Washington, D.C. –The Congressional Progressive Caucus (CPC) Co-Chairs Reps. Raúl M. Grijalva (D-AZ) and Keith Ellison (D-MN) submitted comments to the Federal Communications Commission (FCC) in response to the Notice of Proposed Rulemaking on Protecting and Promoting the Open Internet. The CPC previously sent a letter to Chairman Wheeler urging him to use reclassification to protect net neutrality. 


The text of the comments is below and a signed version can be found here.





The Congressional Progressive Caucus [co-chairs Representative Raúl Grijalva and Representative Keith Ellison] submits these comments in response to the Commission’s May 15th Notice of Proposed Rulemaking on Protecting and Promoting the Open Internet.[1]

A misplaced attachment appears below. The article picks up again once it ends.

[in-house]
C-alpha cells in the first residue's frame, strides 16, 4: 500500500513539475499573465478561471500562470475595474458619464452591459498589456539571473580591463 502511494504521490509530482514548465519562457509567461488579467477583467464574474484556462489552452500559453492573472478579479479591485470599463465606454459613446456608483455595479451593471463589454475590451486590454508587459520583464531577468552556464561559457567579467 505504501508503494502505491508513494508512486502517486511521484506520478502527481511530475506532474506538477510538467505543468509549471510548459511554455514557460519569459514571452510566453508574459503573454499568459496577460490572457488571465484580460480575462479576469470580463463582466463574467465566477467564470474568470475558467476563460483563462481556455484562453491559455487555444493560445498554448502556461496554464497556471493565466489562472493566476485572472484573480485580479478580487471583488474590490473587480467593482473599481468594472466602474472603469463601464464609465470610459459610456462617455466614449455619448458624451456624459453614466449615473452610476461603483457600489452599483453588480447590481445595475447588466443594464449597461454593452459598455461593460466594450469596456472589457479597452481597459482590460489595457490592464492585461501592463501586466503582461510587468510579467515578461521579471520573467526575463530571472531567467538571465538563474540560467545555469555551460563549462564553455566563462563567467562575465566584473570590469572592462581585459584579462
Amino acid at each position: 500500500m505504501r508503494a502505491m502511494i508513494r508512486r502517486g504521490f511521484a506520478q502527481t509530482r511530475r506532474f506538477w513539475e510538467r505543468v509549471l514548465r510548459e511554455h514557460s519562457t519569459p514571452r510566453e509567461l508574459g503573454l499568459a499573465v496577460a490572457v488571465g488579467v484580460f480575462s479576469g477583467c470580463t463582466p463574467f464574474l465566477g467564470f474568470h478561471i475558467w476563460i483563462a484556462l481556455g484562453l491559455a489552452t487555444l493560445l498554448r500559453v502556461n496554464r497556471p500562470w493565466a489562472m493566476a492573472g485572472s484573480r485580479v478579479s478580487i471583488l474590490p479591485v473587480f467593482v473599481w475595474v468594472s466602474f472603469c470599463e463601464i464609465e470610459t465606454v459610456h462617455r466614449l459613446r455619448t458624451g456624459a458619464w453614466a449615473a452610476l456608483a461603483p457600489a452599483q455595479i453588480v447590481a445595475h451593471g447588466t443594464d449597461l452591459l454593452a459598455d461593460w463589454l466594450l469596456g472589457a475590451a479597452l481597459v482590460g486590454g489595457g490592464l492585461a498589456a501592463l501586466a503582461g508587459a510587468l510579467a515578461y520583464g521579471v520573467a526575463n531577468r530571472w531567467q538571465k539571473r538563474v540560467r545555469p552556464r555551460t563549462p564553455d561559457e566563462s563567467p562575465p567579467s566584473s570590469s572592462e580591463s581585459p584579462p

More than three dozen Members of our Caucus and Members of Congress wrote to Chairman Wheeler before the release of that Notice, voicing support for “strong and enforceable open Internet rules that proactively protect Internet users from unfair practices, including the blockage of lawful traffic or discrimination among content providers by Internet Service Providers (ISPs).”[2]  We appreciate the Chairman’s response to our letter, in which he agreed that “the Commission must craft meaningful rules to protect the Open Internet” and assured us he would “utilize the best tools available . . . to ensure the Commission adopts effective and resilient open Internet rules.”[3]  Unfortunately, the Commission’s tentative proposal in the Notice does not live up to those assurances.